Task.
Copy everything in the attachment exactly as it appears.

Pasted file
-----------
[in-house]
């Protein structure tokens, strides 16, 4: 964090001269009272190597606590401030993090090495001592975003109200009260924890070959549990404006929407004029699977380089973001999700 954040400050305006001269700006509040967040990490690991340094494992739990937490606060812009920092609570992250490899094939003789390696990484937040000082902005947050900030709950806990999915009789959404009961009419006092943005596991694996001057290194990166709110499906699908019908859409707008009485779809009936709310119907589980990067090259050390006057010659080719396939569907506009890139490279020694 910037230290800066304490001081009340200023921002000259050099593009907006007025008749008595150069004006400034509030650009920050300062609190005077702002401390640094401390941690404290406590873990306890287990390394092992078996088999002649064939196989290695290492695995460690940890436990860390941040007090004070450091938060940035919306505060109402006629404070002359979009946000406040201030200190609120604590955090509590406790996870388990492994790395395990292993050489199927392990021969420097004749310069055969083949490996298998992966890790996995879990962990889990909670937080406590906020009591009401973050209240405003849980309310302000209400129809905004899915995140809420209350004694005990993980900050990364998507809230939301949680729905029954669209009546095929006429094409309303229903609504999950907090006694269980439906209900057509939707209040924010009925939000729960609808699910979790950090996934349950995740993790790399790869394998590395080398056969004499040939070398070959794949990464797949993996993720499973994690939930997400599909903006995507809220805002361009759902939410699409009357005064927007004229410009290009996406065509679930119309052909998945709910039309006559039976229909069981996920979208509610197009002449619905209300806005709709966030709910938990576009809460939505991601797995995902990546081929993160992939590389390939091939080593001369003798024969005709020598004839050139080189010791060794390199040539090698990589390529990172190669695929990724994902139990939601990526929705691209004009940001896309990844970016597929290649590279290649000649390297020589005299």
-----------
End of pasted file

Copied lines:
[in-house]
């Protein structure tokens, strides 16, 4: 964090001269009272190597606590401030993090090495001592975003109200009260924890070959549990404006929407004029699977380089973001999700 954040400050305006001269700006509040967040990490690991340094494992739990937490606060812009920092609570992250490899094939003789390696990484937040000082902005947050900030709950806990999915009789959404009961009419006092943005596991694996001057290194990166709110499906699908019908859409707008009485779809009936709310119907589980990067090259050390006057010659080719396939569907506009890139490279020694 910037230290800066304490001081009340200023921002000259050099593009907006007025008749008595150069004006400034509030650009920050300062609190005077702002401390640094401390941690404290406590873990306890287990390394092992078996088999002649064939196989290695290492695995460690940890436990860390941040007090004070450091938060940035919306505060109402006629404070002359979009946000406040201030200190609120604590955090509590406790996870388990492994790395395990292993050489199927392990021969420097004749310069055969083949490996298998992966890790996995879990962990889990909670937080406590906020009591009401973050209240405003849980309310302000209400129809905004899915995140809420209350004694005990993980900050990364998507809230939301949680729905029954669209009546095929006429094409309303229903609504999950907090006694269980439906209900057509939707209040924010009925939000729960609808699910979790950090996934349950995740993790790399790869394998590395080398056969004499040939070398070959794949990464797949993996993720499973994690939930997400599909903006995507809220805002361009759902939410699409009357005064927007004229410009290009996406065509679930119309052909998945709910039309006559039976229909069981996920979208509610197009002449619905209300806005709709966030709910938990576009809460939505991601797995995902990546081929993160992939590389390939091939080593001369003798024969005709020598004839050139080189010791060794390199040539090698990589390529990172190669695929990724994902139990939601990526929705691209004009940001896309990844970016597929290649590279290649000649390297020589005299």